Kashmir: Reviving The Social Fabric
25 November, 2014
A positive outcome of the recent flood may be the revival of the social fabric in Kashmir
In ancient times, Kashmiri Society used to be very interactive and sociable. It also used to be very lively and humour loving. According to a British writer one could get the best out of a Kashmiri with a kind word and a joke. In spite of the worst suppression from external rulers, the Kashmiri humour and liveliness has not withered. In some of the worst situations, they have not abandoned their sense of humour. This aspect of their character still remains unchanged. Kashmiris are also famous for giving nicknames to one and all! Yes, people sometimes get shocked and dumbfounded after every bad episode but they soon recover and carry on. Anyone who visits Kashmir after such episodes like a political turmoil or a catastrophic natural disaster would not believe that these are the same people who have gone through such tribulations! The resilience of a Kashmiri is limitless bordering even on total passivity. Of course that is the reason it is named as the valley of the saints in Kashmiri!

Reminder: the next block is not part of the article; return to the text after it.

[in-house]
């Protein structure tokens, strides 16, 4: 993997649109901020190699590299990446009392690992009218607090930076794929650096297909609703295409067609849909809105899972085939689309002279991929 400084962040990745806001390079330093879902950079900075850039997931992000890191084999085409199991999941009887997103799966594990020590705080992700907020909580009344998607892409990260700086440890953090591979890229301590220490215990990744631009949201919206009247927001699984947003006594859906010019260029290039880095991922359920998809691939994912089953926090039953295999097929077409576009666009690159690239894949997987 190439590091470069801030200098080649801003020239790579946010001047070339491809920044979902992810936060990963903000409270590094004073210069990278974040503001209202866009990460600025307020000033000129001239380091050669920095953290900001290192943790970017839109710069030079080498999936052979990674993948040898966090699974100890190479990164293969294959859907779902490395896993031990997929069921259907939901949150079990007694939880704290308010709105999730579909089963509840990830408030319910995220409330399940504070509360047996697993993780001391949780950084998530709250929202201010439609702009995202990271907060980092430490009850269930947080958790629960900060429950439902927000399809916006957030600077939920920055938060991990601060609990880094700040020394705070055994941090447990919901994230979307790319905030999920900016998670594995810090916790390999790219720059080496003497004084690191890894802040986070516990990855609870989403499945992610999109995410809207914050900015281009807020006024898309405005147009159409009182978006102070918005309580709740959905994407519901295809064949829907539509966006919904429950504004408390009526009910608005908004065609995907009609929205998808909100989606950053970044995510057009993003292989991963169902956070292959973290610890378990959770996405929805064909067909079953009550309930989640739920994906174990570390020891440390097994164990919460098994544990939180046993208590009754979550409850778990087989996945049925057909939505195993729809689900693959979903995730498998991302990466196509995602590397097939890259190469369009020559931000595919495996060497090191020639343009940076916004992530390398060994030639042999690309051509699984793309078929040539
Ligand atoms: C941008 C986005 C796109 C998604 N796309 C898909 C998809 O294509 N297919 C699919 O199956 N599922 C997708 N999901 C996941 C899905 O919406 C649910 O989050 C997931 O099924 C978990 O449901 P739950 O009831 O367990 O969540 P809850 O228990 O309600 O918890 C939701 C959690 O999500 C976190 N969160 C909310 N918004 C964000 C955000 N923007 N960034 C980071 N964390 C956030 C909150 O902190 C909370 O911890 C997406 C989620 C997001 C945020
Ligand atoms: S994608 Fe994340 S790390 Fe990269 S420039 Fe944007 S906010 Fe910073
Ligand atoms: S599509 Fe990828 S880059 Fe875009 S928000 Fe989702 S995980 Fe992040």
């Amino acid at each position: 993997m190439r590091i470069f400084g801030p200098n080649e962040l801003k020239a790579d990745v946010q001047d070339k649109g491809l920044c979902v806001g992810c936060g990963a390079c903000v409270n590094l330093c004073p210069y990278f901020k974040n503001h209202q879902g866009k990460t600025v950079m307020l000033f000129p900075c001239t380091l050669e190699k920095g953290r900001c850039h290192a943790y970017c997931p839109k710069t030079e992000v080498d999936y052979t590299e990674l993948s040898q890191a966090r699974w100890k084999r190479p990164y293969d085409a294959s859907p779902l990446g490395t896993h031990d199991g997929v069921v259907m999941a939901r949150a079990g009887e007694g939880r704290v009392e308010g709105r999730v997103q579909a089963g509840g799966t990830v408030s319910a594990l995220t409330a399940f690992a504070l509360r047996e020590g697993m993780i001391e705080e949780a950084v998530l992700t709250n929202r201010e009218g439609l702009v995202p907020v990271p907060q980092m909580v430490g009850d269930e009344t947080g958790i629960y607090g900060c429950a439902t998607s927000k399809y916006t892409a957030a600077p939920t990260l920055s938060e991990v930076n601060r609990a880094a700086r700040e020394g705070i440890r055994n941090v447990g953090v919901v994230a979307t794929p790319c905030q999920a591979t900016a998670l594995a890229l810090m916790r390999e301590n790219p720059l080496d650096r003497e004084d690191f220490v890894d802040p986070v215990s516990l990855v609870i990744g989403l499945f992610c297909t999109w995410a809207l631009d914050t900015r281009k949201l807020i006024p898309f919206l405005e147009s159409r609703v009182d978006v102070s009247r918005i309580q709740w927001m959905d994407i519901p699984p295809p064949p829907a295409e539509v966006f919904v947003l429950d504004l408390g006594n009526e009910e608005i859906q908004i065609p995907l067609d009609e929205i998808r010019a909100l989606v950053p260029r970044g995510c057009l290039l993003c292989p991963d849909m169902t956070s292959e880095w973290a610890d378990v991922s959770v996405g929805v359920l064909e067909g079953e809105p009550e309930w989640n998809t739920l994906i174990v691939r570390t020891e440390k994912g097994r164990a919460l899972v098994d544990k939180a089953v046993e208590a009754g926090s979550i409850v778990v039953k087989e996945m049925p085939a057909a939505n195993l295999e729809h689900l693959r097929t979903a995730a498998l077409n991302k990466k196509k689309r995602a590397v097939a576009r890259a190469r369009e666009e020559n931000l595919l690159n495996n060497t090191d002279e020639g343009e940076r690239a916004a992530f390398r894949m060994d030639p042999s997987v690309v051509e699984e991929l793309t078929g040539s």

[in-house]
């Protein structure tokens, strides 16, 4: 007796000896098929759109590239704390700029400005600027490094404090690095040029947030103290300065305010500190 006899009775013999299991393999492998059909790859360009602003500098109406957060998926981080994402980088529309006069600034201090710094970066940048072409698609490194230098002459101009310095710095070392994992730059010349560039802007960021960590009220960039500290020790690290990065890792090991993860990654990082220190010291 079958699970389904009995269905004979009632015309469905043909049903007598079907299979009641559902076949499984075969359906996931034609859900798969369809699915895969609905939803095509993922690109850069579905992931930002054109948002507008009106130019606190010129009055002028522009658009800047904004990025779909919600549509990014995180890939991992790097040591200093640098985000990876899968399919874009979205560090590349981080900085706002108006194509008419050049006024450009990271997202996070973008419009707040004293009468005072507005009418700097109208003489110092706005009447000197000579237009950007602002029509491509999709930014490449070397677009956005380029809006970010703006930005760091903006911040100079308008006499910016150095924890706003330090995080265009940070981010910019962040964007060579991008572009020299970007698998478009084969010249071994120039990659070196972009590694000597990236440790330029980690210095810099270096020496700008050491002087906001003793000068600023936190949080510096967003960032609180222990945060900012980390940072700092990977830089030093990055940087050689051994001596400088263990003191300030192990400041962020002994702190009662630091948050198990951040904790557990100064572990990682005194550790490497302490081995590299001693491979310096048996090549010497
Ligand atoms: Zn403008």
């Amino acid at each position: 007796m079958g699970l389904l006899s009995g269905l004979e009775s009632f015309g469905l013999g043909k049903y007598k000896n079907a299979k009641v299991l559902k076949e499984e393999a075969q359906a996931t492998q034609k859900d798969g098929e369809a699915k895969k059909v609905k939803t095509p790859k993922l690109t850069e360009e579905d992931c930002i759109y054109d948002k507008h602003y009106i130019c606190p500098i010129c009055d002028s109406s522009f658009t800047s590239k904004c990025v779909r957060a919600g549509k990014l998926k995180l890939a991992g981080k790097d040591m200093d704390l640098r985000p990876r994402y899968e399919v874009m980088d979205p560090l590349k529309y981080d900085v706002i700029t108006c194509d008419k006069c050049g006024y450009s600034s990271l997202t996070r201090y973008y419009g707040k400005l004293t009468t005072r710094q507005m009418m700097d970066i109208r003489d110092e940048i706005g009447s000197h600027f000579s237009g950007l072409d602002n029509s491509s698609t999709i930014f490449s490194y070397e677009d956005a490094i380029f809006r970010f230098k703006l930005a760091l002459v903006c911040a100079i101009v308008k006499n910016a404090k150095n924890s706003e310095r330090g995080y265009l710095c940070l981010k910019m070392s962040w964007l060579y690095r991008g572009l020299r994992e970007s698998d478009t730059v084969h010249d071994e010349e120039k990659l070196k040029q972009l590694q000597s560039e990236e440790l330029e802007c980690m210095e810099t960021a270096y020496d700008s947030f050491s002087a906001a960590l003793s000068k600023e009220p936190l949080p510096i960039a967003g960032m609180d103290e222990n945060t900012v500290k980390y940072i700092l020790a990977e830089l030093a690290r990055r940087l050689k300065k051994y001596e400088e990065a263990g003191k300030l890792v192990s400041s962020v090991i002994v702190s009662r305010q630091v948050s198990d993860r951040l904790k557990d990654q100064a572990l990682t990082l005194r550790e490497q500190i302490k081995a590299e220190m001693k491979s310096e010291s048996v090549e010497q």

The social interactions have always continued in spite of the modernization and technological development. Till 1947 the main interaction with outside world was through the Jhelum Valley Road and Rawalpindi was the main contact point. There were caravans coming and going to Central Asia like Tajikistan and also to Chinese Sinkiang province. There was very little interaction through the Bannihal Road which used to be closed for six months of winter.
The partition and the subsequent conflict isolated Kashmir totally and the only interaction was through the Bannihal Road. The start of air services in subsequent years increased outside interaction. Still Kashmiris did not travel much. This was very true till late eighties. However, the turmoil of nineties totally changed the situation.
Two important things happened which had profound and far reaching impact on the psyche of Kashmiris. Pandits had to go out involuntarily which completely changed their outlook and social well-being. The Muslims went out voluntarily to escape the troubles at home as well as to look for newer pastures for their business and means of livelihood. As regards living in Kashmir itself, there was very significant social impact of the then prevailing situation. The entire social interaction came to a virtual halt. This was the result of continuous shut downs and official curfews. The unending cordon and search operations of the security forces looking for militants forced people to stay in their own homes. Life would virtually shut down just before the descending of the darkness in the evening. This continuous involuntary confinement totally disrupted the normal social interaction. There were only two occasions on which people would meet each other. In a marriage function or during a funeral!